Thesis Performance Caps an FTT Career

Author: Casey Nash

Thesis Performance Caps an FTT CareerJohn Clark

Jacob Schrimpf, a senior Film, Television and Theatre major, performed his thesis entitled “i” at the Debartolo Performing Arts Center on March 22. The show was a one-man multimedia performance in which Schrimpf blended acting with coordinated video, audio and lighting he created himself. It explored hypermodern phenomena such as iPhone dependence and social media-induced identity crisis.

The whole project began with one thought, Schrimpf says. “My initial realization was, ‘Wow, smartphones are everywhere.’ And from there, I started to wonder how they change us as people.”

After conducting research on identity, he reached out to friends and family for old text messages, online posts and voicemails he’d sent. He used this material to formulate several distinct identities that became individual characters in the play. Schrimpf assumed these versions of himself sequentially, depicting a highly personal confrontation with his various selves in a surreal environment laced with ringtones, voice overdubs and lighting effects. A screen behind the stage displayed photos and message screenshots throughout the performance.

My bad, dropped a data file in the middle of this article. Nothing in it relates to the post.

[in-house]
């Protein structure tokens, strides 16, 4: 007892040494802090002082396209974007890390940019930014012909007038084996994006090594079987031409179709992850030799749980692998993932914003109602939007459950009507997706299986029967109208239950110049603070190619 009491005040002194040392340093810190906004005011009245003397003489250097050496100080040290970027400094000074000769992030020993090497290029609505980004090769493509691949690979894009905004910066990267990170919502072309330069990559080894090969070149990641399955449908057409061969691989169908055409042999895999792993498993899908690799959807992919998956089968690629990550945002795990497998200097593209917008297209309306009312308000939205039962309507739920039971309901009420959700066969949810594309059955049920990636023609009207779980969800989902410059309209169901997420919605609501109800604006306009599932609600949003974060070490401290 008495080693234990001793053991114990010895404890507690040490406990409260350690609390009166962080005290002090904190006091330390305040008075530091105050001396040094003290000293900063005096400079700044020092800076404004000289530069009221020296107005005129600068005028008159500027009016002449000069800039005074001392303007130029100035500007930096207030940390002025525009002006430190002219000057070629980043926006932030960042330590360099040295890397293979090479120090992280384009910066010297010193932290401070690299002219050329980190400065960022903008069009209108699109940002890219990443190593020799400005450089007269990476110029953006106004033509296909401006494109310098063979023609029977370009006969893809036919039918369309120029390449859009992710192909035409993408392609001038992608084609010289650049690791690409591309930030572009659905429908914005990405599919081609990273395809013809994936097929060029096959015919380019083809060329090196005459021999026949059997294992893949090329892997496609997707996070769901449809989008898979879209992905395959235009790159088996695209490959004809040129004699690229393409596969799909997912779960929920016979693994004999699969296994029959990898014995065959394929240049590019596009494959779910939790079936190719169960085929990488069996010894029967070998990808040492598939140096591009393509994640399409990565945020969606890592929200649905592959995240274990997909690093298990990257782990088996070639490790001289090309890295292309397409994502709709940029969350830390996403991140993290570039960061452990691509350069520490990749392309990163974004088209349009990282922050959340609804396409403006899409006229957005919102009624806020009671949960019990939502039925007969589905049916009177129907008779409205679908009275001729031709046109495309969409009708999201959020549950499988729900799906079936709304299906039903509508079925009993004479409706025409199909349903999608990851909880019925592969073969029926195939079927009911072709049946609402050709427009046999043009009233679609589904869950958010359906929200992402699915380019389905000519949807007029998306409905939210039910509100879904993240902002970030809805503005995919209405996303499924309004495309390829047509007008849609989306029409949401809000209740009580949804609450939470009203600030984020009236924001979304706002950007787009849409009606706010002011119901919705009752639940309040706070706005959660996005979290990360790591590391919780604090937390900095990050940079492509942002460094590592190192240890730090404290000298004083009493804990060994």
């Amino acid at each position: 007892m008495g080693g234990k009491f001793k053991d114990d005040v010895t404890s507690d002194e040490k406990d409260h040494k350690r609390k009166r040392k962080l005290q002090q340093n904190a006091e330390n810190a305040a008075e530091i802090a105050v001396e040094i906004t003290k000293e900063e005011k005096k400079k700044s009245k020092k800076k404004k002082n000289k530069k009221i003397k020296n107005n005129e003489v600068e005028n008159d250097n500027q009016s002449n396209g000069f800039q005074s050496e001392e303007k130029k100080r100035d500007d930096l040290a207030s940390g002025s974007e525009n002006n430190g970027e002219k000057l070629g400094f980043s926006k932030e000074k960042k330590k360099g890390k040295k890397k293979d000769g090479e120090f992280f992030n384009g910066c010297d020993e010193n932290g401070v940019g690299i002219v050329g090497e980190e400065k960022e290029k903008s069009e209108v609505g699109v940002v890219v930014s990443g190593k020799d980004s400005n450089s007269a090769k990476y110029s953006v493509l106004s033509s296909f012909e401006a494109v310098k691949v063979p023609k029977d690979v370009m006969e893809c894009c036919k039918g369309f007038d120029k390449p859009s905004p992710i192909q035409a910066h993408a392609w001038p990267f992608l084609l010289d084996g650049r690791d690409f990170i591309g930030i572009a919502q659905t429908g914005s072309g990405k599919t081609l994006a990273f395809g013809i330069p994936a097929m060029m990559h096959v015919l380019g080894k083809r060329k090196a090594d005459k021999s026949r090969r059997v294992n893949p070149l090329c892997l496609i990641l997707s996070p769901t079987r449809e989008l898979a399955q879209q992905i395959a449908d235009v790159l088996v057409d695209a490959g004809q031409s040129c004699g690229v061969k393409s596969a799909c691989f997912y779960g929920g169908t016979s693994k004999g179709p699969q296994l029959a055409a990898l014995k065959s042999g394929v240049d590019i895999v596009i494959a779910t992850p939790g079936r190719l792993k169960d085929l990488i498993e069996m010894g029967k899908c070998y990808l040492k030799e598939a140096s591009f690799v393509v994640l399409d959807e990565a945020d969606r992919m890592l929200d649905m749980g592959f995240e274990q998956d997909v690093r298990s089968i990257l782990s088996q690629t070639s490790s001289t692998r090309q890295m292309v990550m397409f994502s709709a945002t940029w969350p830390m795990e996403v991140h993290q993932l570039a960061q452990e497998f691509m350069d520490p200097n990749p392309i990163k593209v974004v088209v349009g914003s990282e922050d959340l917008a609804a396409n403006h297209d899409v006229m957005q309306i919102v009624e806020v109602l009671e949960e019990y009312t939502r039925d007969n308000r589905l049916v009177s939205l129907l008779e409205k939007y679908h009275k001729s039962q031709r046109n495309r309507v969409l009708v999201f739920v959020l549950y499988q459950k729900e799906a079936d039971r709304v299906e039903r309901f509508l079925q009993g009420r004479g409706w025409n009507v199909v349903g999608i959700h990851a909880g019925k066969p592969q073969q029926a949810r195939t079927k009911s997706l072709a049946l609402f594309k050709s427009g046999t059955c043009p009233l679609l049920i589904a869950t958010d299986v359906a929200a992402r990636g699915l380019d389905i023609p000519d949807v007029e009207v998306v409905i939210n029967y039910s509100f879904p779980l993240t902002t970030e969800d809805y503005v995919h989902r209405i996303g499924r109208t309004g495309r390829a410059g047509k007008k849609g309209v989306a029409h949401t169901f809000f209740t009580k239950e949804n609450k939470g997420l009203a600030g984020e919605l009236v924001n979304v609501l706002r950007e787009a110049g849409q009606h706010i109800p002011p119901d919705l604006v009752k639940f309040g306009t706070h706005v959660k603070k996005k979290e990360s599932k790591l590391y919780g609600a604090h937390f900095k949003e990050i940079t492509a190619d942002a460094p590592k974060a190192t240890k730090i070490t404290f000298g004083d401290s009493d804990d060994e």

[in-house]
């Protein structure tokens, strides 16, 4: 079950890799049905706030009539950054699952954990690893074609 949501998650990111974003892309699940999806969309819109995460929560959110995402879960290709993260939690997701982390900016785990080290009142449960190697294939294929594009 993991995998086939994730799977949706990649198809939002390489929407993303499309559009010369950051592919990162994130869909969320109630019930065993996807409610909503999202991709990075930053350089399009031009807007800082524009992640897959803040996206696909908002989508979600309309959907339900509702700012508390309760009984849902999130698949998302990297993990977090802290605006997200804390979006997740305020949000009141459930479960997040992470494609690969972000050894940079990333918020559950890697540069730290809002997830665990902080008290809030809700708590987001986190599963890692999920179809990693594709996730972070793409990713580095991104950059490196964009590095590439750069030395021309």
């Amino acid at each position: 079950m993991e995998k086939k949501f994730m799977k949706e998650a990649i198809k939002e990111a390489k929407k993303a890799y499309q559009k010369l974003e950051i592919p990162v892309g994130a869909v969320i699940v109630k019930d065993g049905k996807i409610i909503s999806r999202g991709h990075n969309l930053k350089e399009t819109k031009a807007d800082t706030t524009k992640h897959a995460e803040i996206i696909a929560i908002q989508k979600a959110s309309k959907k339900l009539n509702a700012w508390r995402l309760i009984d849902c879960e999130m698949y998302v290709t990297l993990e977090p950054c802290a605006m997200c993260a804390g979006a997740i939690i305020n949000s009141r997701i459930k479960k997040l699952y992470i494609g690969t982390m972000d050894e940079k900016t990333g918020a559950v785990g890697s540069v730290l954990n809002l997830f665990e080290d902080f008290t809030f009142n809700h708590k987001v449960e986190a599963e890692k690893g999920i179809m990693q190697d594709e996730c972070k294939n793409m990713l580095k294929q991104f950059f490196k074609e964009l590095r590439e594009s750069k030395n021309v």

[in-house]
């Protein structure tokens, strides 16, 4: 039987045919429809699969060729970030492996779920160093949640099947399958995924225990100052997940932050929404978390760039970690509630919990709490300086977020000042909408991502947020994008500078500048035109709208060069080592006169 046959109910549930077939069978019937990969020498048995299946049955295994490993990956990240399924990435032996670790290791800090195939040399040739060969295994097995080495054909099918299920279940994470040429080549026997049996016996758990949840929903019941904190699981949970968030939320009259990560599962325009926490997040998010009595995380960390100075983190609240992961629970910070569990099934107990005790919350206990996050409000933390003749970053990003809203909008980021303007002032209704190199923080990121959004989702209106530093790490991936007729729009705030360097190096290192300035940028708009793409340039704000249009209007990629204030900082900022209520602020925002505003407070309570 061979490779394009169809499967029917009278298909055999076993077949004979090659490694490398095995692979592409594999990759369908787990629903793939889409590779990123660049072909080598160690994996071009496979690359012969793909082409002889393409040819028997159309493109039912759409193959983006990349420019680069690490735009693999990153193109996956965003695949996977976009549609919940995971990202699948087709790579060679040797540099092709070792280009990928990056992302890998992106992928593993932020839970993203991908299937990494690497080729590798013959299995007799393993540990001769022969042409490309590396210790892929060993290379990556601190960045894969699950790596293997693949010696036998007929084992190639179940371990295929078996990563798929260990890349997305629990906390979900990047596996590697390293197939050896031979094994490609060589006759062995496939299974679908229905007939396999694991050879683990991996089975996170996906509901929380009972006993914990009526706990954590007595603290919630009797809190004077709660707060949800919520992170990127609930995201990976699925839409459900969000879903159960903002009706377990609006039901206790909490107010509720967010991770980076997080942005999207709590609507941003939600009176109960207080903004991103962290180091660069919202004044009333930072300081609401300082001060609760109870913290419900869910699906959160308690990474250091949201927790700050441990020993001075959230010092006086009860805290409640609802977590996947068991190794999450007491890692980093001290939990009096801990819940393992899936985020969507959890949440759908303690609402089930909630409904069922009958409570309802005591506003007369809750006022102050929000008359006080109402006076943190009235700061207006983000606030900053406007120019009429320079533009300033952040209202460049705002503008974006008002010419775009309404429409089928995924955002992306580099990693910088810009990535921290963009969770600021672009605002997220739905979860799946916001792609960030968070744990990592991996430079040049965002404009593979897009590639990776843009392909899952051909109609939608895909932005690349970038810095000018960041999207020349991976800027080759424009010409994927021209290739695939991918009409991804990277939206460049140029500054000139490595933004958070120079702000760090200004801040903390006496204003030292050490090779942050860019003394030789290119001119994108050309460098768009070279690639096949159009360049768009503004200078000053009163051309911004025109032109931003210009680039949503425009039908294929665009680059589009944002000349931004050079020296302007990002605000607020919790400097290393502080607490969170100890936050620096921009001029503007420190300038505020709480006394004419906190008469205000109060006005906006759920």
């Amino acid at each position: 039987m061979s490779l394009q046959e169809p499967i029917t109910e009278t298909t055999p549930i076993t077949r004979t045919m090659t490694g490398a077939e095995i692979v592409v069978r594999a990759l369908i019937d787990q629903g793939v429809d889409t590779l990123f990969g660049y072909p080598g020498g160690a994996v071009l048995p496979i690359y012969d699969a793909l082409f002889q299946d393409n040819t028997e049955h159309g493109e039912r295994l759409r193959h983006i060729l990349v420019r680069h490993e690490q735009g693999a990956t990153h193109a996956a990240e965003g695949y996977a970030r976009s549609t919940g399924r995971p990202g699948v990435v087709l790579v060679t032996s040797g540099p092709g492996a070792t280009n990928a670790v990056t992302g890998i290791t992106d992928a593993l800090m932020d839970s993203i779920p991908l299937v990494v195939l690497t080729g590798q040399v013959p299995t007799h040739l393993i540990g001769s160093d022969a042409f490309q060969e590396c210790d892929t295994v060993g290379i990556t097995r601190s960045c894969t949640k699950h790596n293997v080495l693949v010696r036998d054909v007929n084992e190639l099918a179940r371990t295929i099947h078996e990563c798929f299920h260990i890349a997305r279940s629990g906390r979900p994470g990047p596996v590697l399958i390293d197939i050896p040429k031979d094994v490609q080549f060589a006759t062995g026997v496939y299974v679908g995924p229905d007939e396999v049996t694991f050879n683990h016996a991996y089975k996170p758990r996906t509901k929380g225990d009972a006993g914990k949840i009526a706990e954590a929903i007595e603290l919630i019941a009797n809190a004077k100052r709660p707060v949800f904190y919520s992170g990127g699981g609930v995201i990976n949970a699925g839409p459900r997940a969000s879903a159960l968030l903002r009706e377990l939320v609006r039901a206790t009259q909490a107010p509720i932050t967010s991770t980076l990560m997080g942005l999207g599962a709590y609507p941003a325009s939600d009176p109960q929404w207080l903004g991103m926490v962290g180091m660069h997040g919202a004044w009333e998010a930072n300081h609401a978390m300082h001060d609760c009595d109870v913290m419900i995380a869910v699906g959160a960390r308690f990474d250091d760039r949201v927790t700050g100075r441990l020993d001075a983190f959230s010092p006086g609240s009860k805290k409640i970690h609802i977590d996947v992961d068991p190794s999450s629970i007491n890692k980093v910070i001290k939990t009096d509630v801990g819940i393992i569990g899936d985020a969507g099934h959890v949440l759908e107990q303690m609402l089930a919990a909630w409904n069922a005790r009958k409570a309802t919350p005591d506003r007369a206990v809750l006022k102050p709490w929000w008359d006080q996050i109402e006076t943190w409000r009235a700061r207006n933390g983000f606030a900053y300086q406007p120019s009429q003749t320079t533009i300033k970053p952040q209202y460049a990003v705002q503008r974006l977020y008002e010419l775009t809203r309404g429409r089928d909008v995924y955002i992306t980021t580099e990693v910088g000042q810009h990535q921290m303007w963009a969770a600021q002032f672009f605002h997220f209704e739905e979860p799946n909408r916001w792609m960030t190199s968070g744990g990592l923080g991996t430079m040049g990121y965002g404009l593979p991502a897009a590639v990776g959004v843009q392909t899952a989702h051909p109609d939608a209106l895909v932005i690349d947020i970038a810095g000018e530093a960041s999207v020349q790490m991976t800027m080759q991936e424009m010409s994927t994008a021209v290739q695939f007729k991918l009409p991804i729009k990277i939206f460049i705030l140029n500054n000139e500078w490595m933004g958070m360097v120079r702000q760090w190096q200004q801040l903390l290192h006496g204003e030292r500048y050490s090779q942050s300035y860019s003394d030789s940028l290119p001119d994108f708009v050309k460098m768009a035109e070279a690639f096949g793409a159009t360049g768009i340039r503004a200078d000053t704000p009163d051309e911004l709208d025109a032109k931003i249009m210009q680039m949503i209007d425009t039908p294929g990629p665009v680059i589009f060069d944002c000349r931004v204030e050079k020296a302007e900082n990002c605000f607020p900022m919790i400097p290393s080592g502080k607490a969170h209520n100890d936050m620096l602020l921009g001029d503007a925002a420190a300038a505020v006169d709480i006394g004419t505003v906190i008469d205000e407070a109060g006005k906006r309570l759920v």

“In some ways it was more of a risk for me, because not only was it my idea, it was myself, the things that I have said and done. Everything I used in the show was real,” Schrimpf says. The one-man show format also created its own challenges. “Being alone on stage and still having conflict and relationship develop, that was a big struggle. It was important to have somebody for me to talk to, whether that was my phone, the audience members, whoever,” he says.

The result was a poignant and introspective look at a unique, generational struggle. Can we engage in modern technology while maintaining one genuine, singular identity?  Don’t count on it, says Schrimpf.

“There’s no way to create a unified self. Everything you do is going to be read a million different ways, and they’re not all going to cohere in the way that you think,” he says. “We’re all just kinda this weird, convoluted, conflicting mess of selves all in the same skin.”